Paramore’s Hayley Williams Pens Powerful Mental Health Essay

By Victoria Kim 06/01/18

“Writing kept me alive. Forced me to be honest. It helped me understand that emotional wellness and physical health are actually related.”

Hayley Williams

Paramore’s lead singer Hayley Williams is taking the shame out of sadness.

In the band’s most recent single “Rose-Colored Boy,” Williams sings, “Just let me cry a little bit longer/ I ain’t gon’ smile if I don’t want to.”

The chorus is a perfect summation of Williams’ current incarnation, as she’s emerged from difficult times and is (at least a little bit) comfortable enough to talk about it.

In a new essay for Paper magazine, Williams recalled when a lot came crashing down on her at the same time in both her personal life and her career.

I didn’t eat, I didn’t sleep, I didn’t laugh… for a long time,” she wrote. However, she added, “I’m still hesitant to call it depression. Mostly out of fear people will put it in a headline, as if depression is unique and interesting and deserves a click. Psychology is interesting. Depression is torment.”

But she said she managed to keep it together through writing. “Writing kept me alive. Forced me to be honest. Made me have empathy for [bandmate Taylor York] in his struggles with mental health. It helped me understand that emotional wellness and physical health are actually related,” she wrote.

Lately, she said she has felt a shift, as well as in the people around her. Paramore had not released new work since 2013, until they came out with After Laughter in the spring of 2017. The music and the timing of the album were significant for the band.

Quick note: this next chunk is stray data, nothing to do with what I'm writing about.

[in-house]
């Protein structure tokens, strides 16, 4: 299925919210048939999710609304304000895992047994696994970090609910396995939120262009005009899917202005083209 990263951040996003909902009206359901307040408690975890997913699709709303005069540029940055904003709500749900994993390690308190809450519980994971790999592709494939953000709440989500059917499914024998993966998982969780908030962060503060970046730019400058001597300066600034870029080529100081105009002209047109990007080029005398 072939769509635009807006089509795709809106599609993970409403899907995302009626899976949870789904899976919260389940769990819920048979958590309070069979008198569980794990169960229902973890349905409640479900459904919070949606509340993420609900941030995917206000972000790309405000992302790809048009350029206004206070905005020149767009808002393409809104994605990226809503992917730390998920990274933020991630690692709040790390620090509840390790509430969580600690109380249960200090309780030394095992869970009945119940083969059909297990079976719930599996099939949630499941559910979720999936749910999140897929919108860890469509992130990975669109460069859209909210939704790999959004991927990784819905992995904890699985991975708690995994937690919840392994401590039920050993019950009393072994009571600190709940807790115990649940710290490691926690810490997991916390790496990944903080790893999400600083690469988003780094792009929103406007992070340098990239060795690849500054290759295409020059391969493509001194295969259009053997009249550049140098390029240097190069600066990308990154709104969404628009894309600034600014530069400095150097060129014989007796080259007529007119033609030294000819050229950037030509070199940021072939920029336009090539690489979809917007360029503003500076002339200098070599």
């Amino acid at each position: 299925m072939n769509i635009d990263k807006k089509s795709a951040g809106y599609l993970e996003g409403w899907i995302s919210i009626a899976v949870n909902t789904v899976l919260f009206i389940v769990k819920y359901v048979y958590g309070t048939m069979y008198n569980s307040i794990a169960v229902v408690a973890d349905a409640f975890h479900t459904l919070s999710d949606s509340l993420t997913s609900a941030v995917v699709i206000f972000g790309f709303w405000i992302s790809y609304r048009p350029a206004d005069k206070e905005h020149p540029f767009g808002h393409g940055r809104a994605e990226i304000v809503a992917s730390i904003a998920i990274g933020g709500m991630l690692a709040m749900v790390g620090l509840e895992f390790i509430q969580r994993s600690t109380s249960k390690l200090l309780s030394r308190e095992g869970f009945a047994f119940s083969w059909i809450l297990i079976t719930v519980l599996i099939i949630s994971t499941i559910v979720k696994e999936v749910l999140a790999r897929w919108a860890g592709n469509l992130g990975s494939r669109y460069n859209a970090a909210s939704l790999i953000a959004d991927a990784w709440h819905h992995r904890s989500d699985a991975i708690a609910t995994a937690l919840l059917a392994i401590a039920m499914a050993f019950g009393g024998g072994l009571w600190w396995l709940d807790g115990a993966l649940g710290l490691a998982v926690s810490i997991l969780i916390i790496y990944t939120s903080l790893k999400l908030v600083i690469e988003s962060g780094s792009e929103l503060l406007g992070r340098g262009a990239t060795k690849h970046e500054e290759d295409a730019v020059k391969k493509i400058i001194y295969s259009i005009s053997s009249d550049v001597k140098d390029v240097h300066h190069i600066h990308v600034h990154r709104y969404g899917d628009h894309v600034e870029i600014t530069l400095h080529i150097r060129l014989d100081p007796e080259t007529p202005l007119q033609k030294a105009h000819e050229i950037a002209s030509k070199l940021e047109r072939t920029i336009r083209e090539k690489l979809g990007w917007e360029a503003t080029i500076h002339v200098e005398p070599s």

“[After Laughter] helps me mark this time as a significant turning point in my life,” said Williams. “I’m noticing similar movement in my friends’ lives too. More presence and awareness. More tenderness. I’m alive to both pain and joy now. I have my old laugh back, as my mom says… And only a couple years ago, I had hoped I’d die.”

Williams discussed her struggles with mental health in a summer 2017 interview with Fader, as well. She described a feeling of hopelessness that crept up on her in the “past couple of years.”

“I don’t feel as hopeful as I did as a teenager. For the first time in my life, there wasn’t a pinhole of light at the end of the tunnel,” she said at the time. “I thought, I just wish everything would stop. It wasn’t in the sense of, I’m going to take my life. It was just hopelessness. Like, what’s the point? I don’t think I understood how dangerous hopelessness is. Everything hurts.”

Paramore is currently on tour, which is set to wrap up in late August.

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Victoria is interested in anything that has to do with how mind-altering substances impact society. Find Victoria on LinkedIn or Tumblr